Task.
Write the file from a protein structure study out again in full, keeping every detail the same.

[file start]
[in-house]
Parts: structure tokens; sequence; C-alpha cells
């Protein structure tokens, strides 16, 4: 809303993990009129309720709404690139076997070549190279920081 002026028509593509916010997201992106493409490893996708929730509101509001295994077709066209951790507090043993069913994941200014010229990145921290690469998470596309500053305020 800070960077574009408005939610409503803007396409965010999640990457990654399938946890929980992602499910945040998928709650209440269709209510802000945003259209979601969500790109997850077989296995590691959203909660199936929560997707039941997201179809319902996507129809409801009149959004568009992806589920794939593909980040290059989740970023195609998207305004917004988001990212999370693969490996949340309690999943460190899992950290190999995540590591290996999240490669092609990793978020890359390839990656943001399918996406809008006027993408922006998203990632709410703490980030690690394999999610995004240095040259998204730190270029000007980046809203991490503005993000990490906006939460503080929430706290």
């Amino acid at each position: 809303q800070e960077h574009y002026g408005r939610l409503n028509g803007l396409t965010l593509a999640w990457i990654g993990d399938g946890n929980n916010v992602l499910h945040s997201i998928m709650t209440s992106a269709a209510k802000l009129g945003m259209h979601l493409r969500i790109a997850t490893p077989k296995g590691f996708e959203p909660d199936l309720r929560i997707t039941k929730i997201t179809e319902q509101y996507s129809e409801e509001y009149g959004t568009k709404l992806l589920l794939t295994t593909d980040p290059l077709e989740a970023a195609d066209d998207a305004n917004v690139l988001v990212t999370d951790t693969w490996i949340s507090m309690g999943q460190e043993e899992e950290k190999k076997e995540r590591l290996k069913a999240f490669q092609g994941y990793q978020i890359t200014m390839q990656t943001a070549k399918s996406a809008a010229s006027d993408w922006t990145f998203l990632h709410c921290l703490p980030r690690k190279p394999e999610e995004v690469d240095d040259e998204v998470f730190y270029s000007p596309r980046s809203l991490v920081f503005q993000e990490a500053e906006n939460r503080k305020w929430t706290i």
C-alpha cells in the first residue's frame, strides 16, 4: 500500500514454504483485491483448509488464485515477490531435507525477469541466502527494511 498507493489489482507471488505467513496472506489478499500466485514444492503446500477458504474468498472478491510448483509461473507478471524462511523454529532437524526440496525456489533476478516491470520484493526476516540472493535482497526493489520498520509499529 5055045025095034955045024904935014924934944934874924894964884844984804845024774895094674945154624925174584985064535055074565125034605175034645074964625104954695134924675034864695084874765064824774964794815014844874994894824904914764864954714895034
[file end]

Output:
[in-house]
Parts: structure tokens; sequence; C-alpha cells
């Protein structure tokens, strides 16, 4: 809303993990009129309720709404690139076997070549190279920081 002026028509593509916010997201992106493409490893996708929730509101509001295994077709066209951790507090043993069913994941200014010229990145921290690469998470596309500053305020 800070960077574009408005939610409503803007396409965010999640990457990654399938946890929980992602499910945040998928709650209440269709209510802000945003259209979601969500790109997850077989296995590691959203909660199936929560997707039941997201179809319902996507129809409801009149959004568009992806589920794939593909980040290059989740970023195609998207305004917004988001990212999370693969490996949340309690999943460190899992950290190999995540590591290996999240490669092609990793978020890359390839990656943001399918996406809008006027993408922006998203990632709410703490980030690690394999999610995004240095040259998204730190270029000007980046809203991490503005993000990490906006939460503080929430706290």
């Amino acid at each position: 809303q800070e960077h574009y002026g408005r939610l409503n028509g803007l396409t965010l593509a999640w990457i990654g993990d399938g946890n929980n916010v992602l499910h945040s997201i998928m709650t209440s992106a269709a209510k802000l009129g945003m259209h979601l493409r969500i790109a997850t490893p077989k296995g590691f996708e959203p909660d199936l309720r929560i997707t039941k929730i997201t179809e319902q509101y996507s129809e409801e509001y009149g959004t568009k709404l992806l589920l794939t295994t593909d980040p290059l077709e989740a970023a195609d066209d998207a305004n917004v690139l988001v990212t999370d951790t693969w490996i949340s507090m309690g999943q460190e043993e899992e950290k190999k076997e995540r590591l290996k069913a999240f490669q092609g994941y990793q978020i890359t200014m390839q990656t943001a070549k399918s996406a809008a010229s006027d993408w922006t990145f998203l990632h709410c921290l703490p980030r690690k190279p394999e999610e995004v690469d240095d040259e998204v998470f730190y270029s000007p596309r980046s809203l991490v920081f503005q993000e990490a500053e906006n939460r503080k305020w929430t706290i």
C-alpha cells in the first residue's frame, strides 16, 4: 500500500514454504483485491483448509488464485515477490531435507525477469541466502527494511 498507493489489482507471488505467513496472506489478499500466485514444492503446500477458504474468498472478491510448483509461473507478471524462511523454529532437524526440496525456489533476478516491470520484493526476516540472493535482497526493489520498520509499529 5055045025095034955045024904935014924934944934874924894964884844984804845024774895094674945154624925174584985064535055074565125034605175034645074964625104954695134924675034864695084874765064824774964794815014844874994894824904914764864954714895034